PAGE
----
Leaders Try to Find a Way Out
The American public is starting to weigh in on the government shutdown and the debt ceiling debate, and it’s not a pretty picture for the Republican Party. The latest public opinion polls show that Republicans are getting hammered over the shutdown and fears that the U.S. could default unless the borrowing limit is raised.
The latest Wall Street Journal-NBC News poll found that 53 percent of those surveyed blamed the Republicans for the shutdown, while 31 percent blamed President Barack Obama. Only 24 percent now have a positive view of the Republican Party, while the Democratic Party gets an approval rating of 39 percent. Republicans got their lowest marks ever in the Journal-NBC poll, which has been tracking how the public views the two main political parties since 1989.
There were similar findings in the latest Gallup poll. Only 28 percent in that survey now view the Republican Party in a positive light, down from 38 percent in September. In both recent polls, President Obama’s approval ratings are inching up a bit. But to be fair, the public seems pretty down on all the key players in Washington right now and wants to see some sort of compromise to end the political crisis. Nearly 80 percent in the Journal-NBC poll said the country was currently on the wrong track, the highest reading on that question since the U.S. was in the midst of the 2008 recession.
A Growing Republican Divide
There’s no question that the shutdown and debt limit debate are being pushed most aggressively by the Tea Party faction in Congress, especially that group of 40 to 60 Republicans in the House of Representatives chomping at the bit for a confrontation with President Obama and his Democratic allies. Remember, though, that this group initially wanted to make a stand over the issue of either defunding or delaying the president’s signature health care reform law, which even Mr. Obama now refers to as ‘Obamacare’.
In recent days Republican congressional leaders have gradually shifted the emphasis away from battling Obamacare and now prefer to focus on cutting spending and lowering the budget deficit. This is a setback for the defund Obamacare faction within the Republican Party, led by folks like Texas Senator Ted Cruz. They had hoped a government shutdown would rally public support around the country to do away with the health care law and would make them heroes in the ranks of the Tea Party movement. This is especially important to figures like Cruz who seems intent on seeking the Republican Party’s presidential nomination in 2016.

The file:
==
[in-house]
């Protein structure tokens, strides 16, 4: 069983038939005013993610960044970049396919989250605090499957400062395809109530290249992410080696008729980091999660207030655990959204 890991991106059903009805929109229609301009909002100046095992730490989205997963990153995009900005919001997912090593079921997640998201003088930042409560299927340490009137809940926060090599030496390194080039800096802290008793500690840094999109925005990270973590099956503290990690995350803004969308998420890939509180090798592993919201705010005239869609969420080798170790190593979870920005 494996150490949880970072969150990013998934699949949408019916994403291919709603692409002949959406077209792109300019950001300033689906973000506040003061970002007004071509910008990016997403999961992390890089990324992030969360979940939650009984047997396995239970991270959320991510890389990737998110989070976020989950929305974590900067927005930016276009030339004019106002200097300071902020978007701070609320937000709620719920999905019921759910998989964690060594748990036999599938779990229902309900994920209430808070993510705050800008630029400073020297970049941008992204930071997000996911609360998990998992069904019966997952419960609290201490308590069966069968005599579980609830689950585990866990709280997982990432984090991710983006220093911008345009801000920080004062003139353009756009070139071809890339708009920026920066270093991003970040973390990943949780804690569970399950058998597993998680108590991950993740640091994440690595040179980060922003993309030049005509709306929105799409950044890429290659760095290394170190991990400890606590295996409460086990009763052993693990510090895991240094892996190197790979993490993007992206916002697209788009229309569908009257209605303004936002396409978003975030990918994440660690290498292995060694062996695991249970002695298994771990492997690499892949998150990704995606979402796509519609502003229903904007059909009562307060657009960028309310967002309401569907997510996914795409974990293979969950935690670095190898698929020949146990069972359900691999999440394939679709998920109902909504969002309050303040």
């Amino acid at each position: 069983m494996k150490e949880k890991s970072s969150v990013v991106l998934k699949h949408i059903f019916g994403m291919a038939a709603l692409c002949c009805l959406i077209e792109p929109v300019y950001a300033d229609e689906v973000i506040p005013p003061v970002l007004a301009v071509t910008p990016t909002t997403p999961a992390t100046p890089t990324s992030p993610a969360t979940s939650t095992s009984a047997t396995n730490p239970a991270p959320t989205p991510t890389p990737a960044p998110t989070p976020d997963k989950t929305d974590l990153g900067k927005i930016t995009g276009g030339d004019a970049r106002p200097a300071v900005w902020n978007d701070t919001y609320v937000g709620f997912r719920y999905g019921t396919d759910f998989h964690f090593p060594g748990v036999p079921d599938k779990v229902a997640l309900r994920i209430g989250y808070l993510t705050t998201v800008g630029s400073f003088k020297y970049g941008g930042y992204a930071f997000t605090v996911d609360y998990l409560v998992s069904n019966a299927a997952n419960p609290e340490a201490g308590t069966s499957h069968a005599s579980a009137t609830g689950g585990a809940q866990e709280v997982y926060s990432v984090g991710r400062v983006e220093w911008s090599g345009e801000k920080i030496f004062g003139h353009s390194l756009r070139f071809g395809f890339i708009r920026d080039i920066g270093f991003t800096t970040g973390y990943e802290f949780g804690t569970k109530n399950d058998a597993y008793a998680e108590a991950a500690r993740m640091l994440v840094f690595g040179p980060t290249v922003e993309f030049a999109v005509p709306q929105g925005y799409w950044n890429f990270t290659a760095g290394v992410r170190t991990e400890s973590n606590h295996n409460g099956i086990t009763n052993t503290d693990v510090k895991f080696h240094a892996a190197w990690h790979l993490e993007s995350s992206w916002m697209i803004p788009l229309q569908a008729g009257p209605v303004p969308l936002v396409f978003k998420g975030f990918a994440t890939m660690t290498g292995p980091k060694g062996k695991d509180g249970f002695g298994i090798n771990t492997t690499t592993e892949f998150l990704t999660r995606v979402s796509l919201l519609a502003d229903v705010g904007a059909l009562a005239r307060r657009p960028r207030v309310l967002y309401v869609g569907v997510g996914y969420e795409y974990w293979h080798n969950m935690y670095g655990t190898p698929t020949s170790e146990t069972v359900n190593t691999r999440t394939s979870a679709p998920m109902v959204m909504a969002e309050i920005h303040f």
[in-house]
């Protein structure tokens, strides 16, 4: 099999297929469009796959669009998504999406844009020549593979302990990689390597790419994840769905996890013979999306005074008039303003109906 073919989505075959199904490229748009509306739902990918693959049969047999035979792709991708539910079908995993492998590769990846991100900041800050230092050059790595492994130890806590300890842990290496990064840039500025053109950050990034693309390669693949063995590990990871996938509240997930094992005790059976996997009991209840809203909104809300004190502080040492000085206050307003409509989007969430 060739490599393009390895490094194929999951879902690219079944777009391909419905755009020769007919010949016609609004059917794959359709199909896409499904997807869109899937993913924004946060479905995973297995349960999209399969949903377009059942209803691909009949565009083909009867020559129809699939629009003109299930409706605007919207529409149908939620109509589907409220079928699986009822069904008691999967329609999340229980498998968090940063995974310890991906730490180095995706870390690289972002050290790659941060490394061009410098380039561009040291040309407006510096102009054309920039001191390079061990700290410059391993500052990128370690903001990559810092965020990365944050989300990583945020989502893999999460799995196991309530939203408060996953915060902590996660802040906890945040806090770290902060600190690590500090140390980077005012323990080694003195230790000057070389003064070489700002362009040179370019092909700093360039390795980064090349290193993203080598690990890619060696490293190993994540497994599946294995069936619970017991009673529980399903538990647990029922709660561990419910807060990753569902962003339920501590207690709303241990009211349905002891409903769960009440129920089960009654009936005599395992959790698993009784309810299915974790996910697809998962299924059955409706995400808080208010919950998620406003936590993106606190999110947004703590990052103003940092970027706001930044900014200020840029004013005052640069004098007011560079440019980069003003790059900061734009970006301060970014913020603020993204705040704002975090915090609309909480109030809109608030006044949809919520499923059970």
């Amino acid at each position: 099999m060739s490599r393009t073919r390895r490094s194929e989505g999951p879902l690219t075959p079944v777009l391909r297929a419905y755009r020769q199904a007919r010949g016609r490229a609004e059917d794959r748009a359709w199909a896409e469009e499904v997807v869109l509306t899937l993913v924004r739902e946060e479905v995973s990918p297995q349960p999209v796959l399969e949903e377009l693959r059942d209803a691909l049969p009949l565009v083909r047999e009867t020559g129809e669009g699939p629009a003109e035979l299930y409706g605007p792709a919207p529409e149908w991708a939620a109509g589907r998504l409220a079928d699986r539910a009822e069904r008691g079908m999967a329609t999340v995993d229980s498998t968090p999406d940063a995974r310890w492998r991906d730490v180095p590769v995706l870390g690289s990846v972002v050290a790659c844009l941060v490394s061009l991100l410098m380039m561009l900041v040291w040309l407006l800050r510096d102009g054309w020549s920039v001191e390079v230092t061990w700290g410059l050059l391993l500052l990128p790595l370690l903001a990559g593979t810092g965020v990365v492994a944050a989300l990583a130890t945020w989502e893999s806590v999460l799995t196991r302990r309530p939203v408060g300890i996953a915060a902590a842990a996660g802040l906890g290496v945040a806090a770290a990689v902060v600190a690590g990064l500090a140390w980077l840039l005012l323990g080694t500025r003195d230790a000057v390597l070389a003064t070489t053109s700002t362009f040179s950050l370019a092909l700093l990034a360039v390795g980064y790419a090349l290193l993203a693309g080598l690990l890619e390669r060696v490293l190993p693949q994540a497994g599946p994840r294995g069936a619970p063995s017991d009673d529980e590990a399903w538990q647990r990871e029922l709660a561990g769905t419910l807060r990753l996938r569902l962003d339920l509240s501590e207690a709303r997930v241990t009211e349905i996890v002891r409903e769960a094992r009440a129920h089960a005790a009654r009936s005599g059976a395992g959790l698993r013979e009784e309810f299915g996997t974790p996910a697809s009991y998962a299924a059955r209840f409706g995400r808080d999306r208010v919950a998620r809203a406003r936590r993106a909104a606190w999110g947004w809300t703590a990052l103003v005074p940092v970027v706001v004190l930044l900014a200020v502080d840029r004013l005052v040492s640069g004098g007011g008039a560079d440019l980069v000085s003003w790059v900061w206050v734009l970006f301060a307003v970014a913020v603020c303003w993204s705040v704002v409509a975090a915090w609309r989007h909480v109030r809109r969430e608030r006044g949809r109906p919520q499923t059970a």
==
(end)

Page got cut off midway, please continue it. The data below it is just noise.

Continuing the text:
But the shutdown and flirting with disaster over the debt ceiling have sparked a backlash against the Tea Party supporters from more moderate, mainstream elements in the Republican Party. Business groups have long been key financial backers of Republicans in Congress and they are watching with alarm as the Republican brand takes a beating in public opinion polls. Some mainstream Republicans are so upset they are now seeking to challenge those incumbents who rely on Tea Party support, and they are actively encouraging business groups to fund these challengers.
Despite these concerns, the Tea Party remains the main catalyst within the Republican Party. What has made the group of Tea Party House Republicans so potent in recent months is that well-financed conservative organizations like Heritage Action and FreedomWorks are willing to actively back Tea Party challengers in safe Republican congressional districts where an incumbent member only has to fear a challenger from his or her right. For Republicans there is nothing more fearful today than the prospect of facing a far-right primary challenger with Tea Party grassroots support backed by money from groups eager to target incumbents they deem to be too moderate.
Is This the New Normal?
It’s clear that Washington and the rest of the country are getting impatient with both the government shutdown and the never-ending partisan battles over the budget. The world is also taking more notice, wondering if the political dysfunction has become so crippling that it threatens to undermine the U.S. as a driving economic force and model for other countries.
But we’re likely to see more of these battles as the second Obama term progresses, not fewer. Republicans have been reluctant to let go of the shutdown because they believe it’s the best leverage they have to force the president and Democrats to the bargaining table and talk about bigger issues like government spending and debt. They want to claim some sort of victory for their Tea Party supporters back home just in time for next year’s midterm congressional elections.
Democratic political strategist Stan Greenberg had what I thought was a great take on what is driving conservative and Tea Party supporters within the Republican Party. Greenberg’s recent survey found a deep sense of frustration among grass roots activists within the Republican Party that it was not doing enough to stop what they regard as President Obama’s “socialist agenda.” Greenberg says the sense he came away with from these conservative focus groups was that these voters believe the president has already won and passed his agenda. He says these voters don’t have a problem with gridlock and side with Republicans in trying to do anything they can in Washington to block his agenda.
This group of hardcore conservatives likely cares little about the national polls that show most people blaming Republicans for the government shutdown. After all, one of the rallying cries of the Tea Party movement when it sprouted up in 2009 was ‘no more compromise’, part of a pledge to end business as usual in Washington. So this group is not going to go away anytime soon. The question is, given the beating the party is taking in the polls, how will mainstream, establishment Republicans respond to these aggressive tactics both in the short term and in upcoming elections in 2014 and 2016.